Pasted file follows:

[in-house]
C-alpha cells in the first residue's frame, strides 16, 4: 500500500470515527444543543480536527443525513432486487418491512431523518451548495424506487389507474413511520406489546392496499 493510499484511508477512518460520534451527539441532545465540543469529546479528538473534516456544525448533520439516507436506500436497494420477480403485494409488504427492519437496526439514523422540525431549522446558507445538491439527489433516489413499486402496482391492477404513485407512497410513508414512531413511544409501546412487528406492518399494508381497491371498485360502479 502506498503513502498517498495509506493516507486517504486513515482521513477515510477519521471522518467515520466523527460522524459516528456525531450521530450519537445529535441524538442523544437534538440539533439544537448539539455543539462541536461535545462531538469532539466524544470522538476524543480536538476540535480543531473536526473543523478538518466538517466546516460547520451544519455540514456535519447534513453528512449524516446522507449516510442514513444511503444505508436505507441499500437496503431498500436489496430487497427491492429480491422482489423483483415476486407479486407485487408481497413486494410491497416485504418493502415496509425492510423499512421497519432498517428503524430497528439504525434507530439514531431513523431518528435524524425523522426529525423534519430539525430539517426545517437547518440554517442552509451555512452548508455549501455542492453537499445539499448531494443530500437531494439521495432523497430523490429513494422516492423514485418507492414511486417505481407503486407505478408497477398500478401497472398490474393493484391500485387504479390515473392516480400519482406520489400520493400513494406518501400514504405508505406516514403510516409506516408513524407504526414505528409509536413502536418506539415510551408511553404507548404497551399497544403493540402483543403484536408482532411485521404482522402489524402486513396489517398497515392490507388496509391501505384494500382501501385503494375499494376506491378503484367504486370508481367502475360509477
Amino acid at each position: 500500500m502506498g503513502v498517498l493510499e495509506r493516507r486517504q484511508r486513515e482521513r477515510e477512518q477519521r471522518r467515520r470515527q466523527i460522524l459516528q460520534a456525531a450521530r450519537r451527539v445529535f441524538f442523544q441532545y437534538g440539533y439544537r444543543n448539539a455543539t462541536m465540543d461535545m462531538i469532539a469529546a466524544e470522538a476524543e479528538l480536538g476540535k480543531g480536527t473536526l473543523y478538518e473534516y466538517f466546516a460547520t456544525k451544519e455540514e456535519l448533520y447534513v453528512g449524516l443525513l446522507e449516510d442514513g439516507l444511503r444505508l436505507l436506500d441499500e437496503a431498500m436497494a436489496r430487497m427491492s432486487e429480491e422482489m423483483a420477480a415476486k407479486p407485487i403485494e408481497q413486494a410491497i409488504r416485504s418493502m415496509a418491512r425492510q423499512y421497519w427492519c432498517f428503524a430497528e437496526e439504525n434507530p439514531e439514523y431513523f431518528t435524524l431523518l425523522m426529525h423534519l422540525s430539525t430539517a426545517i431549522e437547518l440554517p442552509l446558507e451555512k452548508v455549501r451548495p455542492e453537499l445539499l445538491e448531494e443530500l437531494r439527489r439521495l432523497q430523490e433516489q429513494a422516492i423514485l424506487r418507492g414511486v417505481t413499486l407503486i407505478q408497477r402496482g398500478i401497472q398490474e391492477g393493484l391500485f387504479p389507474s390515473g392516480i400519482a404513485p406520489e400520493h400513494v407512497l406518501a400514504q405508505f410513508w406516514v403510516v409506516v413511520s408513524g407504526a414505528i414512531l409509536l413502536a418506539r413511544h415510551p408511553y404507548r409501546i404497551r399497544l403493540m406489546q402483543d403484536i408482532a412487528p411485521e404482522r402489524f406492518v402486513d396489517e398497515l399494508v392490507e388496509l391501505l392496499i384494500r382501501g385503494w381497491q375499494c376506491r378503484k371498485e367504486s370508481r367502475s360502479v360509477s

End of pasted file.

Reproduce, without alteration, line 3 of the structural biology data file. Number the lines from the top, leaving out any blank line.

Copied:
Amino acid at each position: 500500500m502506498g503513502v498517498l493510499e495509506r493516507r486517504q484511508r486513515e482521513r477515510e477512518q477519521r471522518r467515520r470515527q466523527i460522524l459516528q460520534a456525531a450521530r450519537r451527539v445529535f441524538f442523544q441532545y437534538g440539533y439544537r444543543n448539539a455543539t462541536m465540543d461535545m462531538i469532539a469529546a466524544e470522538a476524543e479528538l480536538g476540535k480543531g480536527t473536526l473543523y478538518e473534516y466538517f466546516a460547520t456544525k451544519e455540514e456535519l448533520y447534513v453528512g449524516l443525513l446522507e449516510d442514513g439516507l444511503r444505508l436505507l436506500d441499500e437496503a431498500m436497494a436489496r430487497m427491492s432486487e429480491e422482489m423483483a420477480a415476486k407479486p407485487i403485494e408481497q413486494a410491497i409488504r416485504s418493502m415496509a418491512r425492510q423499512y421497519w427492519c432498517f428503524a430497528e437496526e439504525n434507530p439514531e439514523y431513523f431518528t435524524l431523518l425523522m426529525h423534519l422540525s430539525t430539517a426545517i431549522e437547518l440554517p442552509l446558507e451555512k452548508v455549501r451548495p455542492e453537499l445539499l445538491e448531494e443530500l437531494r439527489r439521495l432523497q430523490e433516489q429513494a422516492i423514485l424506487r418507492g414511486v417505481t413499486l407503486i407505478q408497477r402496482g398500478i401497472q398490474e391492477g393493484l391500485f387504479p389507474s390515473g392516480i400519482a404513485p406520489e400520493h400513494v407512497l406518501a400514504q405508505f410513508w406516514v403510516v409506516v413511520s408513524g407504526a414505528i414512531l409509536l413502536a418506539r413511544h415510551p408511553y404507548r409501546i404497551r399497544l403493540m406489546q402483543d403484536i408482532a412487528p411485521e404482522r402489524f406492518v402486513d396489517e398497515l399494508v392490507e388496509l391501505l392496499i384494500r382501501g385503494w381497491q375499494c376506491r378503484k371498485e367504486s370508481r367502475s360502479v360509477s